You’ve had a sneak peek of the outside of our new house in south London, this time I want to show you the inside, before we get to carried away with renovations and forget to share the before shots! I’ve been sharing a few sneak peeks on Instagram and Snapchat but here I want to show you the exciting plans we want to carry out.
Our new home is an early 20th-century terraced house near Brixton that has been subjected to various – I would say naff – additions and decorative choices by previous owners that are not in keeping with the period of the property. Our plan is to restore it to its former glory, strip back the horrible, ugly Seventies and Eighties features and bring back a little bit of its character. I’ve been eagerly watching George Clarke’s Old House New Home on Channel 4, where he helps homeowners transform their tired old homes into modern interiors. Like the homes on the show, I want to tear out terrible taste and make the most of the home’s history, while creating a contemporary home that’s suitable for modern living.
That means knocking down walls to create an open-plan living, entertaining and dining space, sourcing original features such as fireplaces and ridding the home of the most garish colours I’ve ever seen. We’re going to be getting builders in to do the hard work, but I love putting my hand to a bit of DIY and we’ll be doing a lot of the decorating ourselves. Not only to save money, but I think it makes it all the more rewarding when you’ve put hard graft, blood sweat and tears into making something look beautiful and ultimately, your own.
Above is the plan as it is. The downstairs comprises a kitchen and living room as two separate spaces. At the moment the plan just doesn’t work for us, we’re spending a lot of the time walking around that wall from one space to the other. And if one of us is cooking and the other wants to relax on the sofa, we can’t chat or see each other. It doesn’t really work for entertaining either.
We would love a big, open-plan space, where you can see right from one end through to the greenery of the garden at the other. We’d be able to have a big dining table to gather friends over and entertain, the living room would no longer feel like a waiting room (we’re quite close to the road) but a part of the house, and we’d be able to open a set of double doors directly onto the garden and connect with the outside.
At the moment the only bathroom is also downstairs. There is planning permission for an extension to move it upstairs and create a dining space on the ground floor, but for various reasons, including mainly budget, we’re going to leave that big job for the moment. It’s a decent, clean bathroom and we’d rather create a lovely living space first. I’m itching to get that wall between the kitchen and living room down!
So focusing on the downstairs living spaces, here is the plan before:
And some before images, these are very much BEFORE, I have no idea what the previous owner was thinking with the colours and there is certainly a lot of work to do. But every one likes a before photo right? So here it is, warts and all…
Just wait, the garish colour is to come… The hallway is actually one of the nicest spaces, with its cornicing and the stairs which I’ve already stripped of smelly brown carpet. The first job we have to do is move the boiler from behind the fireplace (yep, I did say that, it’s behind that horrible 1970s electric fireplace, why anyone would put it there I don’t know…) and put it in a cupboard upstairs. That involves a fair amount of disruption to the bedrooms and living room so there’s still cardboard boxes everywhere.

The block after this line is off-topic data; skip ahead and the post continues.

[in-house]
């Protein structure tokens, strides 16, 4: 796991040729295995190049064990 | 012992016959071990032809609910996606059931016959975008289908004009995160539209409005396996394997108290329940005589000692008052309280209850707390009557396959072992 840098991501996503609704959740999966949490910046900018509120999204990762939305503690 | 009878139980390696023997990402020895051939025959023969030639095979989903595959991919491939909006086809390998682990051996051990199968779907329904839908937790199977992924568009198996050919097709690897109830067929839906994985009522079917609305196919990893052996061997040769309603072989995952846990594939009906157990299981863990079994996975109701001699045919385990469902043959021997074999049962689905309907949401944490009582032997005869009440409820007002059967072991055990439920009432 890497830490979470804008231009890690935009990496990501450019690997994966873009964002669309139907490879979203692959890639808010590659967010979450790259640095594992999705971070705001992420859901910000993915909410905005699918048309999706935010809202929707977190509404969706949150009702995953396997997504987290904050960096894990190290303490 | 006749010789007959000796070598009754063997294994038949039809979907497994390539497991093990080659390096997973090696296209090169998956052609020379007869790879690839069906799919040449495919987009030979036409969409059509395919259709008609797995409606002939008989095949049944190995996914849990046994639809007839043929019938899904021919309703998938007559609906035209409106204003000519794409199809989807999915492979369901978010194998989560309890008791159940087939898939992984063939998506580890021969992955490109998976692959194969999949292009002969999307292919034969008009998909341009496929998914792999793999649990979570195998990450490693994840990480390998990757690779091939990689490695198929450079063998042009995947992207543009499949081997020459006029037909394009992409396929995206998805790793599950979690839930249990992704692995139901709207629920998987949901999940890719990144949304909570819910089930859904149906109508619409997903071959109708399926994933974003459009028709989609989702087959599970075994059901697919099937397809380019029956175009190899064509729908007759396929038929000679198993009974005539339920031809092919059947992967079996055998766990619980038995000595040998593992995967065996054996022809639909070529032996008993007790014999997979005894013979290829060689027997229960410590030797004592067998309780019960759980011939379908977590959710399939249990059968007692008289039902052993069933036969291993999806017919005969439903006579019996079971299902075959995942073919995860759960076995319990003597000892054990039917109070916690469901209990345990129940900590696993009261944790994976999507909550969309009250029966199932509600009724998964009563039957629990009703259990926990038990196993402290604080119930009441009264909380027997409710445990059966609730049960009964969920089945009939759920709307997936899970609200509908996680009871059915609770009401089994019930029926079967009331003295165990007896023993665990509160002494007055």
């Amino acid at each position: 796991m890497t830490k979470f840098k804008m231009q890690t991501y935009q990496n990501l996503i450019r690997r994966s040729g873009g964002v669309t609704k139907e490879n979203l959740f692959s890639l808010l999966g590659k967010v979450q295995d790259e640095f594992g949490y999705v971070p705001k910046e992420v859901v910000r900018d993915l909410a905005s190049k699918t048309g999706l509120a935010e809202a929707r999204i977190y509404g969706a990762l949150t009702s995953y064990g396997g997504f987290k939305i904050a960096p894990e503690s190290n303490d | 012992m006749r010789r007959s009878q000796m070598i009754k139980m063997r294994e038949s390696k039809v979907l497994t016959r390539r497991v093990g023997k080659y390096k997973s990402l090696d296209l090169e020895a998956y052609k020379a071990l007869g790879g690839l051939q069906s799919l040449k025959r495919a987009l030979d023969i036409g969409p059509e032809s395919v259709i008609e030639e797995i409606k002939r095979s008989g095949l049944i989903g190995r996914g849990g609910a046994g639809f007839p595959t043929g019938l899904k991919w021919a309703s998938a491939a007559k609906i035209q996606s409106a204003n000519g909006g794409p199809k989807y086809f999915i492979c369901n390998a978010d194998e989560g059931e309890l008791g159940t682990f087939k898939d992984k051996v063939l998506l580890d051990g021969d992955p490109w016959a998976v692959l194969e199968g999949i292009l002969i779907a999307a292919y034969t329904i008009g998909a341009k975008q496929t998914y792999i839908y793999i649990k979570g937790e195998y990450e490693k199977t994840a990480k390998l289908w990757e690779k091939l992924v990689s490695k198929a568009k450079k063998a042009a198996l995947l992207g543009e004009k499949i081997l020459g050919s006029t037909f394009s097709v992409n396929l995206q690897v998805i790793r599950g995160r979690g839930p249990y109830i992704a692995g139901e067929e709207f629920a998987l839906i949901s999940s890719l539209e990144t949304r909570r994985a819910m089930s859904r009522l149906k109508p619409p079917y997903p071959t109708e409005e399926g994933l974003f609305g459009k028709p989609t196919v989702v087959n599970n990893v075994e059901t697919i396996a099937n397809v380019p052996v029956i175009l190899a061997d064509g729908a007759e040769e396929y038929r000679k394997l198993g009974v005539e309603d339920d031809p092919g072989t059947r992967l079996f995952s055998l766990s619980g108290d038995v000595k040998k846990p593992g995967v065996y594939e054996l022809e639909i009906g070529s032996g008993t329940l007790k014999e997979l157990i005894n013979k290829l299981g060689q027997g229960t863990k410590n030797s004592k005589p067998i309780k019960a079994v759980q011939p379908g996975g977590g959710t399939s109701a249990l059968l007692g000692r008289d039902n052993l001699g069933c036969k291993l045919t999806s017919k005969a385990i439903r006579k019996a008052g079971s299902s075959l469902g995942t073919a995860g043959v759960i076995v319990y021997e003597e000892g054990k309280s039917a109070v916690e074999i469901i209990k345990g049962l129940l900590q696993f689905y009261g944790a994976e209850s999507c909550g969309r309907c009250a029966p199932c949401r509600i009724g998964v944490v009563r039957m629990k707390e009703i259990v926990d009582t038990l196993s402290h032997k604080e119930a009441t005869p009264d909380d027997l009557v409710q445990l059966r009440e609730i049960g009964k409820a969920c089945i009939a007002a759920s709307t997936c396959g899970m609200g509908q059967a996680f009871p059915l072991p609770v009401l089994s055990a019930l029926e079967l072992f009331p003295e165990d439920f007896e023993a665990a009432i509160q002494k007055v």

We want to rip out all that built in shelving and take out the laminate flooring and (hopefully) paint the original floorboards. The windows are going to be replace with wooden sash windows and I want to get wooden shutters to give a bit of privacy from the road.
The kitchen is bright yellow and smells quite damp and musty. The units would run along the other side of the room (where the camera is positioned above) so that the window can become a door to the garden. I think there was originally a chimney breast where the extractor fan is, so I want to open up either side and create some larder storage, giving enough space for a big dining table in front.
The bedrooms will mainly stay the same, it’s more decorative work than any big changes. We’ll be painting, sanding the original floorboards and painting them white, installing new built-in wardrobes and replacing the ugly PVC windows that are letting a lot of noise into the front bedroom. At the moment we’ve moved into the back, spare room which is a lot quieter and easier to sleep in.
And here is the plan of how it will look after with the wall knocked down and the double doors to the garden.
This is how I would like it to look – lovely and light, still in keeping with the period of the property but with contemporary touches. The floors will be painting white and the walls soft grey. We’ll add back some period features, such as a fireplace to create a focal point, but the rest of the space will be quite modern, with a large contemporary sofa and mid-century furniture. I want to keep it very natural and laid-back, with lots of natural textures – wood, linen, lambs wool – and calm muted colours.
If you fancy looking at more inspiration for light, relaxed interiors suited to period homes, I’ve also started a Pinterest board for the refurb, which you can check out here:
I’ll be sharing updates as we go along, all our DIY projects, makeovers, trials and tribulations, so do check back here, or follow our progress on Instagram, Snapchat and Twitter with the hashtag #cshhouserefurb